The Southwestern Historical Quarterly, Volume 48, July 1944 - April, 1945 Page: 61
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Life of General Don Manuel de Mier y Terdn
They were supposed to be Irish immigrants, but it seemed that
they were all North Americans directly from New York.
Furthermore, many of the colonists already in Texas, as well
as those recently arriving, were evading the religious restric-
tion requiring colonists to be Catholics. "In complying with
my duty," wrote Mier y Teran to the Minister of War, "I con-
sider it necessary to inform the Supreme Government through
you that if the colonization contracts in Texas by North Amer-
icans are not suspended, and if the conditions of the establish-
ments are not watched, it is necessary to say that the province
is already definitely delivered to the foreigners."28
The success of the Bustamante revolution brought about a
change in ministers; and as soon as it became evident that his
old friend, Facio, would be the new Minister of War, Mier y
Teran prepared a more elaborate and complete report on the
Texas situation. The unsettled state of the country made the
ordinary means of communication unsafe, and for this reason
Constantino Tarnava, a member of the boundary commission
who, with Batres, had joined his chief at Tampico, was sent to
Mexico City to deliver the report in person and to enlarge upon
any part of it which might not be clearly stated. Tarnava and
Batres, it will be remembered, were both lieutenant-colonels in
the Mexican army. They arrived at Matamoros from B6xar
several days after Mier y TerAn had gone to Tampico, but both
joined him at that place later. The report consisted in an even
more emphatic reiteration of the views and recommendations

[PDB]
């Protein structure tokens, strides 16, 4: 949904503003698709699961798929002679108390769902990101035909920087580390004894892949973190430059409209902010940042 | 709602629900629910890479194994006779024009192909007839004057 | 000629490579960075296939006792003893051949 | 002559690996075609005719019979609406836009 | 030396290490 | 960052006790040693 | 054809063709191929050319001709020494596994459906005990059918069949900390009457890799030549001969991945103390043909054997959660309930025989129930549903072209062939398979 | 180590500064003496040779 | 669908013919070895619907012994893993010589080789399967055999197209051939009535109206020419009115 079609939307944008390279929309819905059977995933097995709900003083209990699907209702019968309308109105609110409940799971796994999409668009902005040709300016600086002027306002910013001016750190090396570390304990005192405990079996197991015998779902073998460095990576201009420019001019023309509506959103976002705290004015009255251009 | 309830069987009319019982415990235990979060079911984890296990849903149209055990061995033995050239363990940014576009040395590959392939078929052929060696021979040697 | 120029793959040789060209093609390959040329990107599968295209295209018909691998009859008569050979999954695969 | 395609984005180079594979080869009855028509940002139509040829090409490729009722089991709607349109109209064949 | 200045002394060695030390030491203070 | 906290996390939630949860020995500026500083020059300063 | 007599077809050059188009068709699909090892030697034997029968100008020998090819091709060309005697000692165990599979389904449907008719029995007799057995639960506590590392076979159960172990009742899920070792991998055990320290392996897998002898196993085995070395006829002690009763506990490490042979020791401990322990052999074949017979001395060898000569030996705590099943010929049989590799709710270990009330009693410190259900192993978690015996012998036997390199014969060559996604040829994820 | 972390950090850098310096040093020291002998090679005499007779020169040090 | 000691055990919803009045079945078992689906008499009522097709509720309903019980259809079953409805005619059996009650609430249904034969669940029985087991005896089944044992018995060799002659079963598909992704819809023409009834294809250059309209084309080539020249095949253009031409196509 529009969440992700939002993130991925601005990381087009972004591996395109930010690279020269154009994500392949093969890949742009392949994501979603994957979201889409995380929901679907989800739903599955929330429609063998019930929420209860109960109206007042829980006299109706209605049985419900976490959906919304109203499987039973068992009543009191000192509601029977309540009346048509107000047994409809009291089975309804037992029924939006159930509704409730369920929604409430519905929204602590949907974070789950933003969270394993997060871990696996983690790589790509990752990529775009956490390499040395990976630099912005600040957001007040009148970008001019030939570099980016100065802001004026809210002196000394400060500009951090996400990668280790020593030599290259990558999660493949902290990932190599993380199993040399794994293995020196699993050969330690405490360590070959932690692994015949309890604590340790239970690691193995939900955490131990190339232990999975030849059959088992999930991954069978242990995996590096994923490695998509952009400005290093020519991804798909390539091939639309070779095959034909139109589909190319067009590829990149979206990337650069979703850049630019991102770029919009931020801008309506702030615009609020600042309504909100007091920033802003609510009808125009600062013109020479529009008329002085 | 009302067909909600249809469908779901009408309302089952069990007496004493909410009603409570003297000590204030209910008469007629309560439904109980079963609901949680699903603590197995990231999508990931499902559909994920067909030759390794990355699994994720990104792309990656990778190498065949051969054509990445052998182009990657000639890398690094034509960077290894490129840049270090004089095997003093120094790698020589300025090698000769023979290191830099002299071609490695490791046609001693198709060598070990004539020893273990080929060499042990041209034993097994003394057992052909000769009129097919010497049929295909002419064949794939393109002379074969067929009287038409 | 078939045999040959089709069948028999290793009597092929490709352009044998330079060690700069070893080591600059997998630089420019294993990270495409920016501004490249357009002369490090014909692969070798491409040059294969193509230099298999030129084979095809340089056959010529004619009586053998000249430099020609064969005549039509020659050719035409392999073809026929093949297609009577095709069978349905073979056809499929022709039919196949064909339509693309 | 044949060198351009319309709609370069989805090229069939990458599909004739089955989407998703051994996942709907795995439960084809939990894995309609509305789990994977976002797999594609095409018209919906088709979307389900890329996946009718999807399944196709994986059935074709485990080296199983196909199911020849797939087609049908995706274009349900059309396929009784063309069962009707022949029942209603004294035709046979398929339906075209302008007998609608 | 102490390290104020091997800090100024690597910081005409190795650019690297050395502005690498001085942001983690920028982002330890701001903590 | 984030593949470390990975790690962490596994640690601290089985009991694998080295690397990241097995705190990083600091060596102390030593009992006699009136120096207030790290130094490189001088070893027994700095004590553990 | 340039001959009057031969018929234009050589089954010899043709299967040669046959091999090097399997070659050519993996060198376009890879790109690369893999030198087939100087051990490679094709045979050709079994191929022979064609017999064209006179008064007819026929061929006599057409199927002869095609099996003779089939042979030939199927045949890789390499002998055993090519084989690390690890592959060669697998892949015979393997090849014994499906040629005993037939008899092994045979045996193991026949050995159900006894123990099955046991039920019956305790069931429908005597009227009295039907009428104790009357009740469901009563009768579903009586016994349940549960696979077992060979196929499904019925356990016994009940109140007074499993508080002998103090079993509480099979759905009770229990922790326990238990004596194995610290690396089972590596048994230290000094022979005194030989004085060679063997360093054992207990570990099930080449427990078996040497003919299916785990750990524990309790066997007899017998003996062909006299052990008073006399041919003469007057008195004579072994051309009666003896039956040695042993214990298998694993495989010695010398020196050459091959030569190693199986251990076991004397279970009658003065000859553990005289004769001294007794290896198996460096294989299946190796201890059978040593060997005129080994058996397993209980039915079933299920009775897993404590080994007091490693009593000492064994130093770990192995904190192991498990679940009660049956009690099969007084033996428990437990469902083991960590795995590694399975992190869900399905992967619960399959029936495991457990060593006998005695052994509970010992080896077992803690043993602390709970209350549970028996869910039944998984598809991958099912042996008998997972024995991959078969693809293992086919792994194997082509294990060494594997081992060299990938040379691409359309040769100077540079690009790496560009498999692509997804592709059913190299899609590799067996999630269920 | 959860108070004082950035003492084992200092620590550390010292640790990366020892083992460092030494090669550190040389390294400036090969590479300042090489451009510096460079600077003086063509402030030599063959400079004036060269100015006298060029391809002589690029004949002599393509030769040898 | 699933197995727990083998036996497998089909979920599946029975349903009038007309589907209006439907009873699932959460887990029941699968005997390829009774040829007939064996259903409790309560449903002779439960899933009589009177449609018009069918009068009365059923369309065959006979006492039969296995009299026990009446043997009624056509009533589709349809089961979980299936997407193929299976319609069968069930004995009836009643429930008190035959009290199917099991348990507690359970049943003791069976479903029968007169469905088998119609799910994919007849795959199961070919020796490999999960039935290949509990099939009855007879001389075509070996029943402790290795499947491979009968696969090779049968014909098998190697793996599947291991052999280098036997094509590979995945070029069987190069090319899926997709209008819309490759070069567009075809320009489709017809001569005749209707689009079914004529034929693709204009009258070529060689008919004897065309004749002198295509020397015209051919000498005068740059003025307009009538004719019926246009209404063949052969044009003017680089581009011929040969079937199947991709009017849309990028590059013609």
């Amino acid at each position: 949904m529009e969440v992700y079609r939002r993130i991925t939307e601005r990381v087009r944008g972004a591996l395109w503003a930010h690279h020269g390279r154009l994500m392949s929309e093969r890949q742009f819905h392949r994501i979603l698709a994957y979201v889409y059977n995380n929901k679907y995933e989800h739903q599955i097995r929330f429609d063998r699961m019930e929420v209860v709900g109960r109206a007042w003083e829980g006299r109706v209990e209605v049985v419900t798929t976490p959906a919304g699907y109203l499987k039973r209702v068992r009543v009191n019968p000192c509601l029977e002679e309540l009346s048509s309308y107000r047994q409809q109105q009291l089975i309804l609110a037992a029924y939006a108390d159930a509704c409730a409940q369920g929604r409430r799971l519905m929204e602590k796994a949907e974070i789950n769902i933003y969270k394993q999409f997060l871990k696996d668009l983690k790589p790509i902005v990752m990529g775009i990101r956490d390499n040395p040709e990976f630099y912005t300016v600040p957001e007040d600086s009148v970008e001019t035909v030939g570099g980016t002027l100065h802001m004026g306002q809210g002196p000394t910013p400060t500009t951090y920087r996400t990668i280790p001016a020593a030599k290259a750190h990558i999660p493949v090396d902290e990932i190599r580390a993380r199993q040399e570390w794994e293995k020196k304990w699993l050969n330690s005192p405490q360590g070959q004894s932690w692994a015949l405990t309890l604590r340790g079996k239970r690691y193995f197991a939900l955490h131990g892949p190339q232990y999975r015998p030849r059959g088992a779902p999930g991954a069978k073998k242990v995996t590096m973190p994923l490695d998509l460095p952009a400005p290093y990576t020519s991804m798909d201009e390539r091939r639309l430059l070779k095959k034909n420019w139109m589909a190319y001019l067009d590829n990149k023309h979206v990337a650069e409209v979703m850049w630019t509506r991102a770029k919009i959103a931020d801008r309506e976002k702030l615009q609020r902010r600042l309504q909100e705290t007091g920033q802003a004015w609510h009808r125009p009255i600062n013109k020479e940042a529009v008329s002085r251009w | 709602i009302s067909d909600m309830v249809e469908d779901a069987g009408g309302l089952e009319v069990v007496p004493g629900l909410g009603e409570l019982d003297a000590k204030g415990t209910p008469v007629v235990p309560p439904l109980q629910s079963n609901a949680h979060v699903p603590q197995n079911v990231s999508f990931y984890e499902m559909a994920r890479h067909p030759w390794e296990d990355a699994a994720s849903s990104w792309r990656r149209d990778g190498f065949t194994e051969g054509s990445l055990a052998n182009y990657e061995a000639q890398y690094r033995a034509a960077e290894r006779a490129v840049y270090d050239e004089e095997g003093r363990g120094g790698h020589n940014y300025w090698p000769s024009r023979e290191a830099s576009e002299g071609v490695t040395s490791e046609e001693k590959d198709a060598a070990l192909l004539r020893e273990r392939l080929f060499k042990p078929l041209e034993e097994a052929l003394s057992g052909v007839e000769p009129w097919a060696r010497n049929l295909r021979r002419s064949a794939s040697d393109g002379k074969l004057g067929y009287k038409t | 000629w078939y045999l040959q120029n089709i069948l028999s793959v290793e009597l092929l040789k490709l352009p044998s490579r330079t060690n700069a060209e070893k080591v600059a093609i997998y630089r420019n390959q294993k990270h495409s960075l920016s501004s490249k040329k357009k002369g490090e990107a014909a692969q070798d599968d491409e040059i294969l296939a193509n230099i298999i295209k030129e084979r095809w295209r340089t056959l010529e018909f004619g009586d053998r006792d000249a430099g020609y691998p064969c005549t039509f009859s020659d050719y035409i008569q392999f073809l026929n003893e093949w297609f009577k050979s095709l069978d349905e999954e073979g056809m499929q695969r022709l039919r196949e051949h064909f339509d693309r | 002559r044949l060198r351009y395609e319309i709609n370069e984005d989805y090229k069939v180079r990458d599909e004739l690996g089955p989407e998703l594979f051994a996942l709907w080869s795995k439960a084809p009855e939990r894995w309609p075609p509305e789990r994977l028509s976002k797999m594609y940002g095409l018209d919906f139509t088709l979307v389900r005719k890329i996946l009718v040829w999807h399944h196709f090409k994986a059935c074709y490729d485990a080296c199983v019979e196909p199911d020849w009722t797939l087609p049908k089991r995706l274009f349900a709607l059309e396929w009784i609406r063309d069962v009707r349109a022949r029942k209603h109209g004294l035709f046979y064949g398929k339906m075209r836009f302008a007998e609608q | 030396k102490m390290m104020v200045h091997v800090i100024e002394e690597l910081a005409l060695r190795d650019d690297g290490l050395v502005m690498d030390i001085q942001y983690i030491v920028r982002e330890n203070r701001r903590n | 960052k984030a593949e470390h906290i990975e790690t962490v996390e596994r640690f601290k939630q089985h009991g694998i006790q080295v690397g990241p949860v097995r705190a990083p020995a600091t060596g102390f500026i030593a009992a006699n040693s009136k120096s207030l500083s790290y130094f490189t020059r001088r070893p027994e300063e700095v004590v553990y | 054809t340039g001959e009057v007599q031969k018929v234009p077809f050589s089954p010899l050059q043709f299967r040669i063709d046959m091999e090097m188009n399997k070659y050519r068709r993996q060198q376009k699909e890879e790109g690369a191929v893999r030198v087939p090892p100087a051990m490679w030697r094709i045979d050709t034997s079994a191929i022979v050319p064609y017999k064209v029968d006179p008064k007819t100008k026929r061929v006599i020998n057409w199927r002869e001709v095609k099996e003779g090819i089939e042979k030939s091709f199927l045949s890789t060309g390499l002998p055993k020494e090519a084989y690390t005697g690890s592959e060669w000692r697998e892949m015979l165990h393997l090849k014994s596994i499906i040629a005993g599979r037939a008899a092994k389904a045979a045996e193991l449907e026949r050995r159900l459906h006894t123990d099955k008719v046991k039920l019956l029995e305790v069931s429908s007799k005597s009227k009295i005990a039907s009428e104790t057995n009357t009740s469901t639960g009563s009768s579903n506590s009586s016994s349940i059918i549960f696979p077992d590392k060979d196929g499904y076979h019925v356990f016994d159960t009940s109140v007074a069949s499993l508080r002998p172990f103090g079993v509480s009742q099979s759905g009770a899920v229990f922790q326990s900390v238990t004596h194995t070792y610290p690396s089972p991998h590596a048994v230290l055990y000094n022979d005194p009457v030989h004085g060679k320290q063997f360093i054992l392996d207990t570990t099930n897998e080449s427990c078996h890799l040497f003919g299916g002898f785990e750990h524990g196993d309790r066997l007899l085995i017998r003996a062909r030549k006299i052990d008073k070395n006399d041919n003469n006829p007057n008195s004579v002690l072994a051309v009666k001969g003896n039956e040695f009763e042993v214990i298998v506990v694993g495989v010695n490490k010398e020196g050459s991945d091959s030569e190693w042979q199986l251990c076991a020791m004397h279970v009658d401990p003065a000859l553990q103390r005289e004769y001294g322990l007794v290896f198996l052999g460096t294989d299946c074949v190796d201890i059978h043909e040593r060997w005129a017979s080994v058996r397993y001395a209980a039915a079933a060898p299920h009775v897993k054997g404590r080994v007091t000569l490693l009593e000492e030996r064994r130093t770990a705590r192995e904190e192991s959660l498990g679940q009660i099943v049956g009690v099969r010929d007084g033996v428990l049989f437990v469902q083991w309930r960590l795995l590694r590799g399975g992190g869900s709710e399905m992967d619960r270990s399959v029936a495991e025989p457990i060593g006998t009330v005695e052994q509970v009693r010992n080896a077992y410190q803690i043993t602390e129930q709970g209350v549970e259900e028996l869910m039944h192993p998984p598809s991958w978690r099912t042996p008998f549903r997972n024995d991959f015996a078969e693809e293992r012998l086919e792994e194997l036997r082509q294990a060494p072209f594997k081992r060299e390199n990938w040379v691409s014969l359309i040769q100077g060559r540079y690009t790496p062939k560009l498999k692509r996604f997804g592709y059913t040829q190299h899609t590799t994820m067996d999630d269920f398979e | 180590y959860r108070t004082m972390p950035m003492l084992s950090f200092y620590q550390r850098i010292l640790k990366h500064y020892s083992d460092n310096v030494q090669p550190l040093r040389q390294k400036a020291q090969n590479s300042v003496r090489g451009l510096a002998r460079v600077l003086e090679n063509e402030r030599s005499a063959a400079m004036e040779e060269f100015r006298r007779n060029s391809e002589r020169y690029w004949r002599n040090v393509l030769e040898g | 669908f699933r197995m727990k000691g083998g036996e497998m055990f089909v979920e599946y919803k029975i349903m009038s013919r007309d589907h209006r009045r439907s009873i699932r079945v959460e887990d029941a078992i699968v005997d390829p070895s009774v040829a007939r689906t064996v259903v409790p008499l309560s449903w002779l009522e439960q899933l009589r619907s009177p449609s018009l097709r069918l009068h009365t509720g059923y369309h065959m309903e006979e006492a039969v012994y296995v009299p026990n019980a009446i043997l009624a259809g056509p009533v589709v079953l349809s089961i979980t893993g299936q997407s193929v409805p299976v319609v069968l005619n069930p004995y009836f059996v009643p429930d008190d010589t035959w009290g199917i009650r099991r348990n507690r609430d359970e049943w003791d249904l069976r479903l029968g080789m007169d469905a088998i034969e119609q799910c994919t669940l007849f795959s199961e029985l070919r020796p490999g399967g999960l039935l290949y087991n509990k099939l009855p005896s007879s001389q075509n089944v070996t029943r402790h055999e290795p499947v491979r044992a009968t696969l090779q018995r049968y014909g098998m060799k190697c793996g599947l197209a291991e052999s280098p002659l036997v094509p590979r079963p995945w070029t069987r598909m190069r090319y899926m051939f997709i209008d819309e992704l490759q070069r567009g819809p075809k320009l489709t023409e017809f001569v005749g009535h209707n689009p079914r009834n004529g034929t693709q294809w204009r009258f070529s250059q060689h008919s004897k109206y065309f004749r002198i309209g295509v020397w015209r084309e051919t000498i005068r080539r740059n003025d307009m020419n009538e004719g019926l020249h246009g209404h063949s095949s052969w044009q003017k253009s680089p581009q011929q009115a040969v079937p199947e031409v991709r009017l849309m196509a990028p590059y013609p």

which Mier y Terin had expressed in his letter to the Minister
of War and Navy of November 14th, with detailed suggestions
for combating the imminent loss of Texas to the Anglo-
American menace through the establishment of garrisons and
the fomentation of Mexican and European settlement. The
report is preserved in a letter written in its exposition by
Tarnava to Facio under date of January 6.27 A few days later,
26J. A. Facio, Minister of War and Navy, to Licas Alamdn, Minister of
Relations, Mexico City, January 23, 1830. Facio quotes extracts from a
letter which Mier y Teran wrote him, November 14, 1829, from Tampico,
in which he included letters from Mariano Corio, Matagorda, October 31,
and Aranzazua, November 2, 1829, and Antonio Elosua, B4xar, November
9, 1829. All this correspondence is in The University of Texas Transcripts
from Department of Fomento, Mexico, Legajo 5, Expediente 34.
27Constantino Tarnava to Minister of War and Marine, Mexico City,
January 6, 1830, in Alleine Howren, "Causes and Origin of the Decree of
April 6, 1830," in Southwestern Historical Quarterly, XVI, 403-404, and
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Texas State Historical Association. The Southwestern Historical Quarterly, Volume 48, July 1944 - April, 1945, periodical, 1945; Austin, Texas. (texashistory.unt.edu/ark:/67531/metapth146055/m1/65/: accessed May 25, 2018), University of North Texas Libraries, The Portal to Texas History, texashistory.unt.edu; crediting Texas State Historical Association.